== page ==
The eighth factor is that sometimes parents need help making the transition and separating from the child. When this happens don't be afraid to ask for help to make the separation. Also, realize that when this is occuring, that the only thing to do may be to hug the child, give them a kiss, hand them over to whoever will be taking care of them in your absence and leave and know that they're going to be fine. The ninth factor is to get reassurance that you still have a strong bond with your child. Sometimes a child spends so much time at day care, with a nanny, a family member who is taking care of the child while the parents work, that the parents begin to feel the child has a better relationship with the other caregiver than with them. Be reassured this only will happen if you pull away from the child, stop spending quality time with them and stop trying to have a relationship with them.

Separating from your child will always be hard. You love your child and the child loves you. It will never be easy to be apart. Use these nine factors to make separating as easy as possible and know you'll reunite by the end of the day.

Tuesday, September 29, 2015

Separation anxiety

 Separation anxiety can occur at any age however, it's during the infant/toddler years when children experience the highest level of separation anxiety. There are three reasons why children don't like separating from their parents. The first one is they enjoy being with their parents so when they leave it makes them sad. The second reason is because they're attached to their parents. They've formed a bond with their parents and know their needs will be met. The third reason is because the babysitter, child care giver, whoever is unknown to the child. This causes children anxiety as they wonder whether they'll be taken care of and if the unknown person will do everything the parents do to take care of them. This is why the first thing a caregiver needs to do is gain the trust of the child. Once a caregiver has earned the child's trust the caregiver can help build competence, confidence and self-assurance in the child.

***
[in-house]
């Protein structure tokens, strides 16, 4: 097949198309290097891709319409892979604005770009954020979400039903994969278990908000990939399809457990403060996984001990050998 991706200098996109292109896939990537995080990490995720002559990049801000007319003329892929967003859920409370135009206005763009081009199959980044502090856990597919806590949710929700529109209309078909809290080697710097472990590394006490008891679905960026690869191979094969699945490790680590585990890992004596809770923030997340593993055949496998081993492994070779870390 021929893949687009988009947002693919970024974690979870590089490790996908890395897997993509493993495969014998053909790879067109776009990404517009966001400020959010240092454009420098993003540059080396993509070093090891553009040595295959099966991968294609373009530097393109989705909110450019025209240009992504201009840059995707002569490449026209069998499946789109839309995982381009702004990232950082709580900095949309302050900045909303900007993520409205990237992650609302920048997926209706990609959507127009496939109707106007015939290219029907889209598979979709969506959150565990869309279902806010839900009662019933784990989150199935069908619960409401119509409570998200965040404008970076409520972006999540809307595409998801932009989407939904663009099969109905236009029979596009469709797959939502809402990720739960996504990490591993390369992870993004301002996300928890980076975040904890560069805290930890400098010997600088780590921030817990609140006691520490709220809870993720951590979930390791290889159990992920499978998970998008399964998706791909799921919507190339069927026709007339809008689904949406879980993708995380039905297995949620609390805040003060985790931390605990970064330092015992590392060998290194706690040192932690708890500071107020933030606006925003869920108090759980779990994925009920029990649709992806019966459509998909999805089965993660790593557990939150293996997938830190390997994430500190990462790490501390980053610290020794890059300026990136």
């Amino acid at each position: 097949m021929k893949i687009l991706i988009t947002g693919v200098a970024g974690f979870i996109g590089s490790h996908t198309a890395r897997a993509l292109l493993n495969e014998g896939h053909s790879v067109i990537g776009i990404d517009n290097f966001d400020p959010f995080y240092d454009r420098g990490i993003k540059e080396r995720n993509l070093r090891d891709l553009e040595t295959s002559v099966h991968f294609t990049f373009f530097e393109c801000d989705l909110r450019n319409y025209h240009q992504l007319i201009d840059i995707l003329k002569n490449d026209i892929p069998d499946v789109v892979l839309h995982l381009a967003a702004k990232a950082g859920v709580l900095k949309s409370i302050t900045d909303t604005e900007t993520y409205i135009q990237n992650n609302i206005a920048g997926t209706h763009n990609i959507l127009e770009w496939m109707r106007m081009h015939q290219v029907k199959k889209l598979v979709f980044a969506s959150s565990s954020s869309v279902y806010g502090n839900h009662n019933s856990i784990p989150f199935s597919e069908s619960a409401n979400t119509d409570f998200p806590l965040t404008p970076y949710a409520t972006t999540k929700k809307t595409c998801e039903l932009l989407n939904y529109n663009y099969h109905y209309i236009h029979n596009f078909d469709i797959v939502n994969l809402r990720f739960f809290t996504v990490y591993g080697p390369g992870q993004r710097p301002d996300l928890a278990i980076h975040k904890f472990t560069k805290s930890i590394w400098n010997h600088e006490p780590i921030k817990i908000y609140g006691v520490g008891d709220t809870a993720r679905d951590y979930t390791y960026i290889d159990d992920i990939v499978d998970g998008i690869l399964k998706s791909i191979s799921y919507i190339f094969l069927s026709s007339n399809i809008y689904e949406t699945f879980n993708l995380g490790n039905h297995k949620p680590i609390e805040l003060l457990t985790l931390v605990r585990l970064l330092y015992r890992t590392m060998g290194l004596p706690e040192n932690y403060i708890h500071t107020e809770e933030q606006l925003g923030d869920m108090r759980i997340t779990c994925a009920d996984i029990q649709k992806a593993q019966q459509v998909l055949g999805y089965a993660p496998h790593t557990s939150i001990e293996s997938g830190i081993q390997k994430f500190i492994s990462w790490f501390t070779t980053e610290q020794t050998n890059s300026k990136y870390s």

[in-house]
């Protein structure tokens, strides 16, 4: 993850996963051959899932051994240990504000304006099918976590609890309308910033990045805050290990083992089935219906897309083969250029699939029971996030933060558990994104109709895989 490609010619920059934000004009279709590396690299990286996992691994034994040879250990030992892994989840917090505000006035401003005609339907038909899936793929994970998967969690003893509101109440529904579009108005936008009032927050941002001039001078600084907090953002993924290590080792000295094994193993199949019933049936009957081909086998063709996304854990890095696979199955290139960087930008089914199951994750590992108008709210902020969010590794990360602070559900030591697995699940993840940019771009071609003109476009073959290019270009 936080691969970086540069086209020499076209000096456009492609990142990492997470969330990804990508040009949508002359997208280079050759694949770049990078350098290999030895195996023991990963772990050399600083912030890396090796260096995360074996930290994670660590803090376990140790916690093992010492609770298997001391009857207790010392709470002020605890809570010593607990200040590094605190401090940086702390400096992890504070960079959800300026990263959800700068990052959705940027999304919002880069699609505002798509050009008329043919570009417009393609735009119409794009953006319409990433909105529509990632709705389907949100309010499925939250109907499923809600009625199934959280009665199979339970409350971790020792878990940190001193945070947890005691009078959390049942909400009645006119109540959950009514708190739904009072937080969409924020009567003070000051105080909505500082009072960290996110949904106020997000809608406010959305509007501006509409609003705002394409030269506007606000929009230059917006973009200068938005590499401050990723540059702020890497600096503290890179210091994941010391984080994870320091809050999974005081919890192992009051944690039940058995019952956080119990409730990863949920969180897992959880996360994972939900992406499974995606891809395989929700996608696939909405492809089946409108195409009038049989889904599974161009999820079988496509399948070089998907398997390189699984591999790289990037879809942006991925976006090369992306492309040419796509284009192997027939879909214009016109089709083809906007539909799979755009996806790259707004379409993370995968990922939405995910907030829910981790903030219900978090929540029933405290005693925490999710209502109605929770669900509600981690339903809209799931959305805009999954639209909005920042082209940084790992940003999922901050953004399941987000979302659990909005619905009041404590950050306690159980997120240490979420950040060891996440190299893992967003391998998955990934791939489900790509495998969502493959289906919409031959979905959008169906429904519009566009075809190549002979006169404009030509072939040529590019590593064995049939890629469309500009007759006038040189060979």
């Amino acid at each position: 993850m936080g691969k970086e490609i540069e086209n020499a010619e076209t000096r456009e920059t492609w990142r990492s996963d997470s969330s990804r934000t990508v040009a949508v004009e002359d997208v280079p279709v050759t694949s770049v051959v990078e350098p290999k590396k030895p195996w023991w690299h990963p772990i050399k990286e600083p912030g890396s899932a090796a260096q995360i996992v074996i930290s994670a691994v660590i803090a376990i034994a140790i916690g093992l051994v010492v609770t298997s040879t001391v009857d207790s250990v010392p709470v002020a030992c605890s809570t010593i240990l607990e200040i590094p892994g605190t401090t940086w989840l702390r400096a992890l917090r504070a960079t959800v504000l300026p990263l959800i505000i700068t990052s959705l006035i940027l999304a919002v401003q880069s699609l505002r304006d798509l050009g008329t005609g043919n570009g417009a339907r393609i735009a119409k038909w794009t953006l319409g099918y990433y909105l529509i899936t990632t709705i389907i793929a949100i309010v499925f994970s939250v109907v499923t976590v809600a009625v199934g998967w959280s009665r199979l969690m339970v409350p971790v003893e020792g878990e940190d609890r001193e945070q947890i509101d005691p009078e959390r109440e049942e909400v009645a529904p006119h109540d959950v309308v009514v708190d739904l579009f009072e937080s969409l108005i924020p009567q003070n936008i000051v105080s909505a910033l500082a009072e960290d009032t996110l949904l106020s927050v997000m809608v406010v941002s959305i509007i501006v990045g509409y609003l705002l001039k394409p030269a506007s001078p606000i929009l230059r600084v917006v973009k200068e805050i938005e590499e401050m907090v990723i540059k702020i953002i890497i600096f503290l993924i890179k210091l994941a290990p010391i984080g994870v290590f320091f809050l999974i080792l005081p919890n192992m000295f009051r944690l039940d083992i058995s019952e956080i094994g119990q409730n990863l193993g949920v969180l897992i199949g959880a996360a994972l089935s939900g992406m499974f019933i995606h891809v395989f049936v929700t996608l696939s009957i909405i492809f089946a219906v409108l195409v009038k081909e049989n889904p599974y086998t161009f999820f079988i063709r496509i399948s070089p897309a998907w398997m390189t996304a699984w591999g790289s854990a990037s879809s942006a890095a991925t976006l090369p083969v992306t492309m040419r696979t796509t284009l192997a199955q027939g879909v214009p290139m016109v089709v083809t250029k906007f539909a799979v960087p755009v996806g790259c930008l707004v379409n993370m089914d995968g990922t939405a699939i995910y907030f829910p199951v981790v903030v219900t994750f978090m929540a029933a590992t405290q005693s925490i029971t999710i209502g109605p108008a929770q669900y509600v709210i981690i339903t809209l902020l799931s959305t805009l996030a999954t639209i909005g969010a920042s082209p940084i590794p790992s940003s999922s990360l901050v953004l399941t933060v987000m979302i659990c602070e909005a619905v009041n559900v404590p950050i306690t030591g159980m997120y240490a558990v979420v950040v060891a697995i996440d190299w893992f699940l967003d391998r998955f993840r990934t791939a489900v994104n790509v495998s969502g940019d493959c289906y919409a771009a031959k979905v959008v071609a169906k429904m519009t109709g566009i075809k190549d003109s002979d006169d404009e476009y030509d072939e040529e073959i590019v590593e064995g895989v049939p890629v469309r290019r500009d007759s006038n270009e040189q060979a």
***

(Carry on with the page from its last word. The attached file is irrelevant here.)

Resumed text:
Separation and attachment are affirmations of love. The attachment a child has with a parent seems to be an effective way of dealing with stress. When a child feels stress they can handle it better because of the attachment they have to their parents because the attachment provides a sense of security and safety to the child. An example of this is when a new baby is born or the family moves to a new home. Either of these events can affect how  a child deals with separation. When a situation occurs that affects a child's sense of security they need to learn nothing has changed with their relationship to their parents. Once a child knows this they can feel secure and safe again and their emotions lower to a level more appropriate for the child's age.